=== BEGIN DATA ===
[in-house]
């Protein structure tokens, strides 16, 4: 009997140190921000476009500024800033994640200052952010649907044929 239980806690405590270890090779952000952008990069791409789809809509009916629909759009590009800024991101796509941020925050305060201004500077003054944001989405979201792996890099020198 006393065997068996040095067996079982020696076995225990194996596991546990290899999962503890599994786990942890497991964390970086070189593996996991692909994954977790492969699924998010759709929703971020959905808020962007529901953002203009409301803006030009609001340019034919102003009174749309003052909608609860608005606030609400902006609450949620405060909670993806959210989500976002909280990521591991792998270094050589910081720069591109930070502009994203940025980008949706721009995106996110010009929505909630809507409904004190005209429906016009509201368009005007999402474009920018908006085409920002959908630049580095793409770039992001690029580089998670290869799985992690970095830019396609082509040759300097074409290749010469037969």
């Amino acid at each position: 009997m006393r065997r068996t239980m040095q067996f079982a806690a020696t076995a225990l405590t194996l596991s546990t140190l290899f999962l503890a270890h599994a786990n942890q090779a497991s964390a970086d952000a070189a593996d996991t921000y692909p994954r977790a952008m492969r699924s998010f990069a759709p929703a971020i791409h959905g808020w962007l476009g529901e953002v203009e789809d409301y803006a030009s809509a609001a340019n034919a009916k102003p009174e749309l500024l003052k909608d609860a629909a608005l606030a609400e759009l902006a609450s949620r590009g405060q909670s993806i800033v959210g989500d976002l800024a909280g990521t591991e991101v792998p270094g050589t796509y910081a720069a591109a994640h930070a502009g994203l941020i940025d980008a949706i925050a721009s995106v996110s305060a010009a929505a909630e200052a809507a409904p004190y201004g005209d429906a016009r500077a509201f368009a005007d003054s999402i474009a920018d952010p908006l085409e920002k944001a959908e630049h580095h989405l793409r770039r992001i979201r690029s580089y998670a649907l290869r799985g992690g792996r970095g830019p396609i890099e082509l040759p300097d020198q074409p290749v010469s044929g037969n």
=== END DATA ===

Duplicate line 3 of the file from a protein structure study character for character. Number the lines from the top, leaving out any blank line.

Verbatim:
């Amino acid at each position: 009997m006393r065997r068996t239980m040095q067996f079982a806690a020696t076995a225990l405590t194996l596991s546990t140190l290899f999962l503890a270890h599994a786990n942890q090779a497991s964390a970086d952000a070189a593996d996991t921000y692909p994954r977790a952008m492969r699924s998010f990069a759709p929703a971020i791409h959905g808020w962007l476009g529901e953002v203009e789809d409301y803006a030009s809509a609001a340019n034919a009916k102003p009174e749309l500024l003052k909608d609860a629909a608005l606030a609400e759009l902006a609450s949620r590009g405060q909670s993806i800033v959210g989500d976002l800024a909280g990521t591991e991101v792998p270094g050589t796509y910081a720069a591109a994640h930070a502009g994203l941020i940025d980008a949706i925050a721009s995106v996110s305060a010009a929505a909630e200052a809507a409904p004190y201004g005209d429906a016009r500077a509201f368009a005007d003054s999402i474009a920018d952010p908006l085409e920002k944001a959908e630049h580095h989405l793409r770039r992001i979201r690029s580089y998670a649907l290869r799985g992690g792996r970095g830019p396609i890099e082509l040759p300097d020198q074409p290749v010469s044929g037969n």